Atlas by James Zee
Fifties proliferation and censorship
As the Australian comics industry expanded through the early fifties, Atlas moved into the second phase of its existence and boosted its output with a range of non-newspaper comic reprints.
These included material from US companies ACG (Giggle Comics and Natch [The Kilroys]), Magazine Enterprises (The Durango Kid and The Phantom [Ghost] Rider), Youthful (Gunsmoke Blazing Hero of the West and The Masked Marvel),11An interesting advertisement on this series appeared in The Argus (Melbourne, Vic) 18 May 1954. Appearing the the classifieds under... Prize/Feature (Young Romance, Prize Comics Western, Justice Traps the Guilty and Headline Comics) and Orbit (Wanted).
The eclectic nature of Atlas's comic sources is underscored by an obscure title from UK company Foldes Press, Super Thriller Comics, featuring Ace Hart the Atom Man.22For further information see British Golden Age Heroes. This is the same Ace Hart that required DCMT to rename... The mix of publishers has no obvious common link to suggest a single distributor, but most also had their output reprinted by other Australian publishers, indicating some commitment to the Australian or reprint market.
The iconic Captain Atom continued until around 1954, alongside other original Australian material, including new titles Counterspy and The Mask: The Man of Many Faces. Atlas added further titles to its newspaper strip reprints, including Jane Arden, Buck Rogers and The Captain and the Kids (formerly The Katzenjammer Kids).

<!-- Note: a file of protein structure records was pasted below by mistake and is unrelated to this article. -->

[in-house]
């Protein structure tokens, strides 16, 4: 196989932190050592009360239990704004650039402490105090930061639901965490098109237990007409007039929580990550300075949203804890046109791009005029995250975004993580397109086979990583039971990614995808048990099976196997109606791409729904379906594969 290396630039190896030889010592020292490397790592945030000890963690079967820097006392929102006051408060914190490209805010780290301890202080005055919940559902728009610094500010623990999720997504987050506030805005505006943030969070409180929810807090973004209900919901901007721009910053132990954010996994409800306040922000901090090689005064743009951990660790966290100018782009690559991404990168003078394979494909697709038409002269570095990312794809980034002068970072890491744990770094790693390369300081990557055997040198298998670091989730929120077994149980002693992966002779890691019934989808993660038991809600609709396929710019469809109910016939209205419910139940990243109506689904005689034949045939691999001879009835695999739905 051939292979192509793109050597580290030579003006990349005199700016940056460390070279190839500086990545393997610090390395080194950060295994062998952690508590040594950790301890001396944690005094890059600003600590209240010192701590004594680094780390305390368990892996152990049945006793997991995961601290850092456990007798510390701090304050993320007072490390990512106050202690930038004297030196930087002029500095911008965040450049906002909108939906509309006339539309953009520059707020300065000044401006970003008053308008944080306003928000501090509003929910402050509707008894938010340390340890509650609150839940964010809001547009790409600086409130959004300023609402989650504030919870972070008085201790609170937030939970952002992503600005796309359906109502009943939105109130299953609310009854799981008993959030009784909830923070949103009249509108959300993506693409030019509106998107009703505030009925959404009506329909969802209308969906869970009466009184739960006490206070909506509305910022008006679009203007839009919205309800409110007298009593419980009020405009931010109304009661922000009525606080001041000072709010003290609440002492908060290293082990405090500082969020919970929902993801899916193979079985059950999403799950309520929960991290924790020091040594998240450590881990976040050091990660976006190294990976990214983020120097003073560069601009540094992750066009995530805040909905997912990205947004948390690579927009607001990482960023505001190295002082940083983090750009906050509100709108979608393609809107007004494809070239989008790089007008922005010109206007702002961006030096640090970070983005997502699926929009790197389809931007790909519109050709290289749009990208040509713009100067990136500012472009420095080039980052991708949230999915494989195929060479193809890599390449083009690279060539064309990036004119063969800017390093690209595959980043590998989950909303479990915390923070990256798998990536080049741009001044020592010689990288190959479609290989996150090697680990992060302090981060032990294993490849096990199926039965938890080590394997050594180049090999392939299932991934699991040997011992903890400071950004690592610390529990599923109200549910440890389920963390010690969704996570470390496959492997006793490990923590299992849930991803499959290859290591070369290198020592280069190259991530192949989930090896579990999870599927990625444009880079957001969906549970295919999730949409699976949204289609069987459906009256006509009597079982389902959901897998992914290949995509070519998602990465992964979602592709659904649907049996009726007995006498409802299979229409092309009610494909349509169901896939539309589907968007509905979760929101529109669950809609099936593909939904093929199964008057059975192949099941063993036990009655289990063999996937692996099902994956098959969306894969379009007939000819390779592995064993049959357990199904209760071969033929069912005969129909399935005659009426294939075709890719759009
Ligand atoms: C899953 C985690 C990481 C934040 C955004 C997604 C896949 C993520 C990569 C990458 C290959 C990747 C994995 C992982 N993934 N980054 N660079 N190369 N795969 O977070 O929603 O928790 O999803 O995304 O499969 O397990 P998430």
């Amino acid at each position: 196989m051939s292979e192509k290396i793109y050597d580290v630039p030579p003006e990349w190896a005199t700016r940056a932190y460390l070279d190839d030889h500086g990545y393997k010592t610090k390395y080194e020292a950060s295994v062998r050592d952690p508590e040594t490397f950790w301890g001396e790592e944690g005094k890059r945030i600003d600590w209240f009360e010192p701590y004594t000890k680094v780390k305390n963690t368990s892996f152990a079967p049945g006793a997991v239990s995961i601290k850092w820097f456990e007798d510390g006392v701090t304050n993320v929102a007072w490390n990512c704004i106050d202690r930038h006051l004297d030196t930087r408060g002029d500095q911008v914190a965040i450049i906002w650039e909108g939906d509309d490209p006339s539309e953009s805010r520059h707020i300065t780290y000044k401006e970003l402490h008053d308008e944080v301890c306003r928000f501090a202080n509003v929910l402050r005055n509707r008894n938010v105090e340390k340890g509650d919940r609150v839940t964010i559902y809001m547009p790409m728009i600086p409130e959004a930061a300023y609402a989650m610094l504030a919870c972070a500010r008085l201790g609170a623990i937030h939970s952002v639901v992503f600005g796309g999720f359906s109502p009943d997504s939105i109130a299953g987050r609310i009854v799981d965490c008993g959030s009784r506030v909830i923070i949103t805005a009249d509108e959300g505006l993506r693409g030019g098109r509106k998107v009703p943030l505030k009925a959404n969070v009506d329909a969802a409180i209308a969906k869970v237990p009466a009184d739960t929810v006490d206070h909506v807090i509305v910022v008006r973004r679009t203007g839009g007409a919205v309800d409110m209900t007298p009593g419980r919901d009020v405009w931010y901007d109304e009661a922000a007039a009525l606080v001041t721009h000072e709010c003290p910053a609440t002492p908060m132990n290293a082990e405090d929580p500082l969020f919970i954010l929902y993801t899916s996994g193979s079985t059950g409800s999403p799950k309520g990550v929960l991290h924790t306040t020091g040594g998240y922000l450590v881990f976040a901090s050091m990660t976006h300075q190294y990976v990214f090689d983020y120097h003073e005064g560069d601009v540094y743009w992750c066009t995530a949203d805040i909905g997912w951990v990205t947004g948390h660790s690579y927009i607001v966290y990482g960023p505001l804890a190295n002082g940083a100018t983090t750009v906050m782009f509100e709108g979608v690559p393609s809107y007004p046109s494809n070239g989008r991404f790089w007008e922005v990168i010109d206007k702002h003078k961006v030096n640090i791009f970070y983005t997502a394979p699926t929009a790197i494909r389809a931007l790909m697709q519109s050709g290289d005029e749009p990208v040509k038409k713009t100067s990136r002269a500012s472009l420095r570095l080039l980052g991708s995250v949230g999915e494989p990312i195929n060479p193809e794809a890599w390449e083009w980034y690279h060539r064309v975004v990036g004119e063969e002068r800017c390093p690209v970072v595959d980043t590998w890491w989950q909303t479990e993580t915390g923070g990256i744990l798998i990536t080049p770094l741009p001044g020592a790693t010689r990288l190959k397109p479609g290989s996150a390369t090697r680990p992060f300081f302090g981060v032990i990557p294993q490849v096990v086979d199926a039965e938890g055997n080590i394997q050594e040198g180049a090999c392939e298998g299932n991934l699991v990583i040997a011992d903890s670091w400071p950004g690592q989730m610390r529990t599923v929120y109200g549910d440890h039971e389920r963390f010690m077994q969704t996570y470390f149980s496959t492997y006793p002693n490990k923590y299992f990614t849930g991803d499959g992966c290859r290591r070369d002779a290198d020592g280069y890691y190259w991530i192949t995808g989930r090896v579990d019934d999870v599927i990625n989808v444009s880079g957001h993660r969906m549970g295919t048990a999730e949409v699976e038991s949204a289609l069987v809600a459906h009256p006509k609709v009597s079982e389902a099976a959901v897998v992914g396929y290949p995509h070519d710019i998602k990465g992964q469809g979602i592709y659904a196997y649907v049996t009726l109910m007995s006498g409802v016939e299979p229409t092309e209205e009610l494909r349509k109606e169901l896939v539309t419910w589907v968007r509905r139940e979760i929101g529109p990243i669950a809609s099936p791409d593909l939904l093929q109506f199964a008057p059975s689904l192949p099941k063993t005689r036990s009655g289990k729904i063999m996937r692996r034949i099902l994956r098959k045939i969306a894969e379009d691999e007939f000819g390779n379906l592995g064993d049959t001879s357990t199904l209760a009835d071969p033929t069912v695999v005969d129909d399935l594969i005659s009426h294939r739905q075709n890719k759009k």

Under the Western & United Publishing Co. imprint, the company targeted the girls' market with Photo Confessions and Photo Romance ("Illustrated in graphic photo-form—Depicted by top ranking continential film stars") and advice books (How to Get Along with Boys).33I've only identified bare mentions of this publisher. The photo books are advertised on the back of various Atlas comics....
In December 1952, Atlas launched the men’s magazine Squire (1952-1956)44Squire was a rare Atlas publication with dates. The National Library of Australia holds Vol. 1 No. 1 (Dec.... based on the US Esquire. It also appears to have begun an expansion into the men's 'girlie' and humour book market55Titles included Cartoon Parade (195-?); Cute (195-?); Tops: A Magazine for Men (1954?) including at least one annual with the... that led to legal skirmishes around obscenity as censorship grew during the mid-fifties.
The December 1953 issue of Fun magazine put Atlas in court in Victoria facing a charge of distributing obscene literature. Atlas escaped conviction in August 1954—on the technicality that it was not actually the distributor, which was in fact Gordon & Gotch.66The Argus (Melbourne, Victoria), 18 August 1954....
When the Queensland Literature Board of Review was established in 1954 to prevent distribution of objectionable publications in that state, the Board banned a significant number of Atlas comics, including Justice Traps the Guilty, The Masked G-Man, Headline Stories, The Mask, Dizzy Dames and Wanted.
Atlas's sex humour oriented magazines Frolic, Fun and Zowie were also banned in Queensland in 1954 for including "jokes and pictures of women in compromising circumstances". The penalty for distribution of banned literature was up to £100, with up to £500 for a subsequent offence.77The Courier-Mail (Brisbane, Qld) 21 August 1954. See also articles on bans in The Sydney Morning Herald (NSW) 24 July...
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